He released a single with fellow Sony/ATV writer, Ben Clark, on August 10, 2010 called "Never Gonna Stand For This," under the band name, Teachenor Clark. The song was co-written by the two of them and recorded on August 1, 2010 at Soundstage Studio in Nashville, TN, with Teachenor on lead vocals and piano, and Clark on acoustic guitar, banjo, and harmony vocals. They were joined by Rex Schnelle on electric guitar, Kevin Grantt on bass, Mark Beckett on drums, and John Wesley Ryles on harmony vocals with Matt Rovey engineering. The single was mixed and mastered by Joe West at Gasoline Studios, The West Barn, in Franklin, TN. The song was viewed over 500,000 times on YouTube in just under two months and received heavy U.S. and International media attention along with national radio airplay, quickly becoming an Amazon Best Selling Single.[36]

He was awarded his first Gold record on September 21, 2010, when Luke Bryan's "Doin' My Thing" was certified Gold. On June 20, 2013, "Doin' My Thing" was certified Platinum, becoming Teachenor's first Platinum record as well. The album was also nominated in 2010 for "Album Of The Year" by the American Country Awards, and included on Bryan's "4 Album Collection," released in 2013, with combined sales totaling over 4 million.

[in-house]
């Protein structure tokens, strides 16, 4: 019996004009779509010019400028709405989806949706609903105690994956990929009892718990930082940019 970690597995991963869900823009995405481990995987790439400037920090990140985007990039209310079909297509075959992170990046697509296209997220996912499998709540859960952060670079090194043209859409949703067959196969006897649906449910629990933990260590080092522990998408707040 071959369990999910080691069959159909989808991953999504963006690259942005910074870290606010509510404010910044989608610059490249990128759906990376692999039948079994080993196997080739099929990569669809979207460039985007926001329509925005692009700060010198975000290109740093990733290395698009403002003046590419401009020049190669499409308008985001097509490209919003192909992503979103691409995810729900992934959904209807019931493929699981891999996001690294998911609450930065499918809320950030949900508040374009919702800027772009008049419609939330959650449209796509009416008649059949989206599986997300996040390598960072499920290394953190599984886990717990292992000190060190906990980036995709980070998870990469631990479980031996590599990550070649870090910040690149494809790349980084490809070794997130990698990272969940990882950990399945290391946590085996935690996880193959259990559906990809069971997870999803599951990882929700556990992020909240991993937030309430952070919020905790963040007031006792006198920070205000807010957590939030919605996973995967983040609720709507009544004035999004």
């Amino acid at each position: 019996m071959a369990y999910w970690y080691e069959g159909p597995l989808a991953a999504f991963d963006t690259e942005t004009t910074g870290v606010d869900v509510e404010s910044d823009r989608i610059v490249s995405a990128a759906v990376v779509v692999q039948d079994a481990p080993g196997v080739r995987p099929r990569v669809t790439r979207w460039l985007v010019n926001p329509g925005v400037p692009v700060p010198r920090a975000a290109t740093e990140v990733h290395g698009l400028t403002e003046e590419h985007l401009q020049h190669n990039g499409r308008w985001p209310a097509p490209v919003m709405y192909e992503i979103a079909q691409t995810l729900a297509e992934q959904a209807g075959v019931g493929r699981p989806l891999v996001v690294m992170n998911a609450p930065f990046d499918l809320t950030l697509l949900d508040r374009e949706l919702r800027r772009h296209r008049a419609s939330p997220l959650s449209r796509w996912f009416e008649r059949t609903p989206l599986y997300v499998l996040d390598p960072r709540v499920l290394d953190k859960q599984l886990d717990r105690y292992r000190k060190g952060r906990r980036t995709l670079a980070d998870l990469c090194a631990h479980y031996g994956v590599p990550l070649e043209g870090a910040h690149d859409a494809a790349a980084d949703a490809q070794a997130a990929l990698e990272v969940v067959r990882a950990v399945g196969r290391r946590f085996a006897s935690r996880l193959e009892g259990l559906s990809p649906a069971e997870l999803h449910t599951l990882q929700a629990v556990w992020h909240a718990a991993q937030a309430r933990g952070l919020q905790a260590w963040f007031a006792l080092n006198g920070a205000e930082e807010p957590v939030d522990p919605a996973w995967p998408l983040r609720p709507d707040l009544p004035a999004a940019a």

Teachenor has written songs for many chart topping albums. "My Sittin' Window," a song he co-wrote with Kevin Denney, was recorded by Blue Moon Rising for their album "Strange New World." The album reached #1 on the Bluegrass Charts on December 7, 2010.[37]

In the fall of 2011, Teachenor began working on his debut solo album, "The Departure.[38]" Session musicians included, Teachenor on piano, B3 and keys, Nir Zidkyahu on drums and percussion, Dave Fowler on bass, JT Corenflos and Mark McPheeters on guitar with Cord Phillips engineering. It was recorded at Gasoline Studios in Franklin, TN, and released on February 28, 2012, on Rock Fiction Records.[39] His debut single, "I Never Know, and his follow-up single, "Free Birds Have Cages,"[40]" received airplay at both Rock and Country Radio, quickly becoming Amazon Best Sellers.[41][42] Teachenor debuted, "Free Birds Have Cages," on season one, episode 3 of The Joey + Rory Show.[43] His third single, "Burning," saw success[44] internationally on College Rock and AAA radio. Two more tracks from "The Departure," "Coming Down" and "I Don't Wanna Think About That," also went on to become Amazon Best Sellers.[45][46]